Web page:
Eating Seafood Atop an Old Tamarind Tree
1 months ago, 13 July 11:23
Two years ago, Babu Obbo, a young entrepreneur ploughed his all his savings in turning an old tamarind tree into a hotel. There is nothing luxurious about this hotel built with tamarind tree branches peeping from its windows, yet it attracts tourists in droves to Lamu.
“Initially, when it was just a tamarind tree aged over 100 years, locals and tourists loved to just seat under its massive shade and enjoy the cold breeze from the Indian Ocean. Then I saw an investment opportunity. I asked myself, how about I turn it into a permanent hangout spot with plenty of delicious Swahili food and definitely the tamarind juice? That’s how I opened Lamu Tamarind Tree Café,” says Mr Babu.
He says he spent about Sh1 million to construct the café using locally sourced materials. Babu later left the tree-house hotel to his brother Hassan Obbo.
The café made from mangrove poles, casuarina trees and thatched with makuti is located in front of Indian Ocean, offering guests idyllic views of the sea.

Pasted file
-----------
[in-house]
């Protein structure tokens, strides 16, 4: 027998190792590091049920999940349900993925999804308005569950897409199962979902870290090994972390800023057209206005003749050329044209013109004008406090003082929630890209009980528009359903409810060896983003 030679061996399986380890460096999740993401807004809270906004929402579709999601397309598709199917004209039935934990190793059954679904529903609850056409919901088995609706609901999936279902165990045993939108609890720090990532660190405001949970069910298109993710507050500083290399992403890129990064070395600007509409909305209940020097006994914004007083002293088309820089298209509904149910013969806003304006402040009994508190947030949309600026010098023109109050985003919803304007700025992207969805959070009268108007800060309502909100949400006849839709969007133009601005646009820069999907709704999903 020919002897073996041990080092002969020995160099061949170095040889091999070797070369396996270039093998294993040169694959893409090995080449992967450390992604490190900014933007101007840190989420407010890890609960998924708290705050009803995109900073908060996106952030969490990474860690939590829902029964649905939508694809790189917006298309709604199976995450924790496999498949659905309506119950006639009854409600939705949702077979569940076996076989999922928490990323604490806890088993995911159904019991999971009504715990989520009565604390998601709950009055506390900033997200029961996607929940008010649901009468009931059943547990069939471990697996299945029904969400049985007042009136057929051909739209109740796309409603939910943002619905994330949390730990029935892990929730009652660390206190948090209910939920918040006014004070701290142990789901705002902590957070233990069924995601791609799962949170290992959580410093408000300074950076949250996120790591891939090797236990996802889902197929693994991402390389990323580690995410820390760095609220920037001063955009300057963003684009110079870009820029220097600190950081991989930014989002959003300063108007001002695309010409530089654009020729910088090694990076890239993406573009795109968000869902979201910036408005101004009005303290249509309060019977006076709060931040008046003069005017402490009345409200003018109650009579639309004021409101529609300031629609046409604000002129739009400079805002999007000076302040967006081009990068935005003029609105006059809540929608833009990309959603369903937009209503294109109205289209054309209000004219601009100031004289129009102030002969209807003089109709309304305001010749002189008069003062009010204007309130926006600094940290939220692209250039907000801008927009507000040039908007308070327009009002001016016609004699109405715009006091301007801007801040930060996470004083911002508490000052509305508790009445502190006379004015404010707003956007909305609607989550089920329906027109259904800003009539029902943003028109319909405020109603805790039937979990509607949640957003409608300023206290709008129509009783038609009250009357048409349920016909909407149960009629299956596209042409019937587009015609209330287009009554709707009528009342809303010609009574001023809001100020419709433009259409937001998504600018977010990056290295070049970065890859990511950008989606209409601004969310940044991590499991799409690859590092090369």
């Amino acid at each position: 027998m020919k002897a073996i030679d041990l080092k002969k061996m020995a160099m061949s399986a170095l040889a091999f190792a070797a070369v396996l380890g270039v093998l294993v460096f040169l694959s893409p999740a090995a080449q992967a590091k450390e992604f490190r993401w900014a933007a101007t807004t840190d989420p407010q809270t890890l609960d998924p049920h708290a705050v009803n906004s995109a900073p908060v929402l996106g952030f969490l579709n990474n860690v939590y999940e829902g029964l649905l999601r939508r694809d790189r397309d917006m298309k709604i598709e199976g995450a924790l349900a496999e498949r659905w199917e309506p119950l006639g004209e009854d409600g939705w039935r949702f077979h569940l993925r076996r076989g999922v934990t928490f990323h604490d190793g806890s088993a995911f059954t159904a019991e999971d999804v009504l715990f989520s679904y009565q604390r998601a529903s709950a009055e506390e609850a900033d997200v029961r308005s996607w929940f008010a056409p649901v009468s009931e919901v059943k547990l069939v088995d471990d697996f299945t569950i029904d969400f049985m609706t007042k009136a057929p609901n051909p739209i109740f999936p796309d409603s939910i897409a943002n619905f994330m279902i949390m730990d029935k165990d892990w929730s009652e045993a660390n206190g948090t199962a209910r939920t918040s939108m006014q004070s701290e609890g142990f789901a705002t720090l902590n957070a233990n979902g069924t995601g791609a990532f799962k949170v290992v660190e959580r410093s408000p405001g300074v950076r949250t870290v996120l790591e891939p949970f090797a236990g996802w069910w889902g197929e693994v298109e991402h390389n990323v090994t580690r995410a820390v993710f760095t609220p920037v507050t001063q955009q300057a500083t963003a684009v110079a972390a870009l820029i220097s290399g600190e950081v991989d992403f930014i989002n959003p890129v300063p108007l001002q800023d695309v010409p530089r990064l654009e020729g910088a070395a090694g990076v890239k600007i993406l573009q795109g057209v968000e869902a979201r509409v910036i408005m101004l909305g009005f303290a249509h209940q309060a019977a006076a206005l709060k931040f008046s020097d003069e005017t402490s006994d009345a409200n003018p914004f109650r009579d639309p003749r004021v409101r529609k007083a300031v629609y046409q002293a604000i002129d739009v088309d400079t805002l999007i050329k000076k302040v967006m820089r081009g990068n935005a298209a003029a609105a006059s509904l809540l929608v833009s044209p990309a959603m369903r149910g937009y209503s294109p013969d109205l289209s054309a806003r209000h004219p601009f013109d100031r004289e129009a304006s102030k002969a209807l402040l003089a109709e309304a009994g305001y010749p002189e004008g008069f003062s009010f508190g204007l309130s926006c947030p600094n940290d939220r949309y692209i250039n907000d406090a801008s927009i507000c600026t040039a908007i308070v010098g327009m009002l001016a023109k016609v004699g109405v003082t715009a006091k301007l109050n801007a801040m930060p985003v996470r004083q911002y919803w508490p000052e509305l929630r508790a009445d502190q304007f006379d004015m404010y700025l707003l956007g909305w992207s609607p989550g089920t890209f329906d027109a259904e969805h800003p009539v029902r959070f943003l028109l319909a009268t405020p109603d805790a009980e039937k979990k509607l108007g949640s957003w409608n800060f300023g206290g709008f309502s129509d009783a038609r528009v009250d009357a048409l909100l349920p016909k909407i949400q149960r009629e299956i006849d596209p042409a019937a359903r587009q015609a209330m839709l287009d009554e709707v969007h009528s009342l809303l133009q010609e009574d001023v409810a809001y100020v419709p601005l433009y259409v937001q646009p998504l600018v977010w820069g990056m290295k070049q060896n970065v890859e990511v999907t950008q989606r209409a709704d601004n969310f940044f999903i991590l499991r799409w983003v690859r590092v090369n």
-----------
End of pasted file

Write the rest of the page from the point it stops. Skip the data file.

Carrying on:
It has two floors with a kitchen and a reception on the lower part while the restaurant sits on the top part of the tree. The sprawling tamarind tree branches and leaves are part of the roof top.
At the hotel, food is not as expensive as in most fancy restaurants in Lamu. The hotel is run like a kitchen home. Mr Hassan’s wife, Fatma Walad is the chef and at the same time the manager.
“I was initially a beach operator and coxswain but for now I have decided to focus more on running the café,” says Mr Hassan.
His wife adds that the hotel gets guests from Spain, Italy, the US, the UK as well as domestic tourists from Mombasa and Nairobi.
Edson Kalama, a waiter at the cafe says when tourism peaks, they can serve over 100 guests per day.
After enjoying a meal, either grilled lobster, pan-fried calamari or octopus stew and a cold glass of tamarind (mkwaju) juice, visitors can tour Lamu Fort and Mkunguni Square Museum situated just 100 meters away.
The museum was opened in 1971 and houses one of the best ethnographic collections in the region.
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